Can simply reading another’s personal history significantly impact our own?
Kay Redfield Jamison’s book An Unquiet Mind was given to me by a friend when I confided that a member of my extended family was exhibiting extreme behaviors. I’d begun to wonder whether I was witnessing the normal range of craziness that accompanies the breakup of a marriage, or a serious mood disorder, perhaps of long standing.
Jamison, a psychologist on the faculty of Johns Hopkins Medical School, is an expert on manic-depressive illness. The remarkable twist in her story is that she has suffered with this disorder since her late teens, though not diagnosed or treated for many years thereafter.
Publication of this revealing memoir in 1995, was made by a woman who had previously gone to great lengths to conceal her condition, knowing exposure would likely sidetrack her career. Then, at some considerable cost, she surrendered her privacy. Although “outing” herself was less risky than it might have been, as she was by then a tenured professor, writing about being psychotic and delusional did cause some of her colleagues, although generally supportive, to treat her differently, question her motivation and objectivity. But not for long.
Her book, expected to draw a limited audience, remained on bestseller lists for five months and soon sold over 400,000 copies, proving what great hunger there is for understanding when a loved one goes off the rails, and the ripple effect of mental illness. Others sought insight to their own troubling behaviors.
Jamison describes a time when although medicated, she was within the throes of the dreadful agitation of a manic state. Her work required she back away from these feelings to focus on analyzing research data she was preparing for a publication deadline. She needed to gain control over her irrational distorted thoughts.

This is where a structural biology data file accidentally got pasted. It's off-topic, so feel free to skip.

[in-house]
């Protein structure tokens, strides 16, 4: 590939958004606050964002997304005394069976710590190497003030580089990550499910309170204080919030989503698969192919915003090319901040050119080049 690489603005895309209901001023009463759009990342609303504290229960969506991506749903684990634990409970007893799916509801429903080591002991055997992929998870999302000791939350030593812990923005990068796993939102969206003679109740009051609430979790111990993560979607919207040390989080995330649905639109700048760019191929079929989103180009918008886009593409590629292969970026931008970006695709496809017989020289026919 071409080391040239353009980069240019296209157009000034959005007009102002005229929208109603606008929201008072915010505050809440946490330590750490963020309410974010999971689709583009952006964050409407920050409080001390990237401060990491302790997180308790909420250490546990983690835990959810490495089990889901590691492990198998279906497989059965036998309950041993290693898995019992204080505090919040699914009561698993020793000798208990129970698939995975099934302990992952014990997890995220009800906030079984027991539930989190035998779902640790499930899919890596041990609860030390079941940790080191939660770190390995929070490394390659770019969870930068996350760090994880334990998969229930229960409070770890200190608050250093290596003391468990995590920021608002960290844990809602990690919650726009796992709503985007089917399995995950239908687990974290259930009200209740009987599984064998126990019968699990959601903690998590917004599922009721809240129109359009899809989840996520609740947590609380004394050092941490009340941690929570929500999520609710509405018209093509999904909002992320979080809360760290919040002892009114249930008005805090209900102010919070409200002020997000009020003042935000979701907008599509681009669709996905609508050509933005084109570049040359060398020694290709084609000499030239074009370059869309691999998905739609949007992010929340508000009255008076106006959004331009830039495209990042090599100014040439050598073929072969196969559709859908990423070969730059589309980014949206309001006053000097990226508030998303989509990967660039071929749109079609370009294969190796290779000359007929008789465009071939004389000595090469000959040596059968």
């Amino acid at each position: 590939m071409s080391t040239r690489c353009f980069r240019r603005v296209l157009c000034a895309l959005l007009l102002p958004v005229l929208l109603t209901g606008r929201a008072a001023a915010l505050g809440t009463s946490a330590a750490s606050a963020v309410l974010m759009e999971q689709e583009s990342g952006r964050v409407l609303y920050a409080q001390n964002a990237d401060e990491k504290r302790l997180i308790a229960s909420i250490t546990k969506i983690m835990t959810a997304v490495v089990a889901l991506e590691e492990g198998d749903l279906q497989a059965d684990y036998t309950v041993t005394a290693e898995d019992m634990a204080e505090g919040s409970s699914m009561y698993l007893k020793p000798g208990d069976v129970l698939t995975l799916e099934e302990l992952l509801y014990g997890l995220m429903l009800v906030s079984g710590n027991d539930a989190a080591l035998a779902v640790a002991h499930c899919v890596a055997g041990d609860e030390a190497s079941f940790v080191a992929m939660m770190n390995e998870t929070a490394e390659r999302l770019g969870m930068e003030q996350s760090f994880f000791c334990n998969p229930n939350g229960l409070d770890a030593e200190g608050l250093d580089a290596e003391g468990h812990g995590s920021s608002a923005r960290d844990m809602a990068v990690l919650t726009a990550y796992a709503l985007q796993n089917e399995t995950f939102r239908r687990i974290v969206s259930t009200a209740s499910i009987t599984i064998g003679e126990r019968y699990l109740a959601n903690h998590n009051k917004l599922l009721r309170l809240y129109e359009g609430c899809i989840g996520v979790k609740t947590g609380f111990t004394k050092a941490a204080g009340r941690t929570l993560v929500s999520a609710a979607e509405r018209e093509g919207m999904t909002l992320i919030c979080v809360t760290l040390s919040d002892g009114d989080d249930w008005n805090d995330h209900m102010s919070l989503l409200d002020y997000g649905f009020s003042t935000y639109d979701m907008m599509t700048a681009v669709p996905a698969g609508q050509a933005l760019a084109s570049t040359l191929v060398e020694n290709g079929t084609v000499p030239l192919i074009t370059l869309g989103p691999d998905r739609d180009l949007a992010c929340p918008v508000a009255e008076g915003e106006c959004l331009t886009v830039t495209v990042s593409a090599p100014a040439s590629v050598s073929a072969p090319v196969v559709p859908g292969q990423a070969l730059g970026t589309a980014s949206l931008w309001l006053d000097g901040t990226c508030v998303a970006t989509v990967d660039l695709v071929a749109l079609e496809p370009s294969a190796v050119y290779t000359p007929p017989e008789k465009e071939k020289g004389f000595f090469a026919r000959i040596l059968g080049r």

These words describing her effort had special meaning for me: “Much as I had done when frightened or upset as a child, I found that asking questions, tracking down answers as best I could, and then asking yet more questions was the best way to provide a distance from anxiety and a framework for understanding.”
Jamison’s method can be a prescription for us all. Even those spared the devastation of mental illness fall into periods of mild or moderate depression and anxiety. For me too, asking myself the right questions, and in this way becoming more self-aware, allays anxiety.
At this advanced stage of life, I’ve figured out which questions to ask, to manage those emotions which otherwise sweep away rational thought, when faced with anxiety or mild depression and awake and unable to regain sleep at 3:00am.
I take paper and pen in hand and write down the following questions and the answers that flow:
- What are the recent troubling events now on my mind? (i.e. report of an adult child’s illness, rejection of a friendly overture, a professional misstep).
- What emotions have been triggered (i.e. anxiety, sadness, anger, shame).
- What thoughts about my life are generated by those events and emotions? (i.e. I’m helpless, unloved, irresponsible, unworthy)
- In what way are these thoughts irrational or distorted (i.e. all or nothing reasoning, predicting the future without sufficient evidence, plagued by old scripts of “shoulds” and “oughts”), categories so well explained and defined for me after a thoughtful therapist suggested I read and become well versed in the study of Cognitive Behavioral Therapy (CBT).
- What rational thoughts could replace those that are distorted and generate my anxiety or mild depression? (If having difficulty at this stage, I ask myself this question: if a dear friend brought this narrative to my door, what advice would I offer…..the ideas then flow.)
Then, my writings are set aside for review in the morning, and with thanks to Kay Redfield Jamison and CBT, I go back to sleep.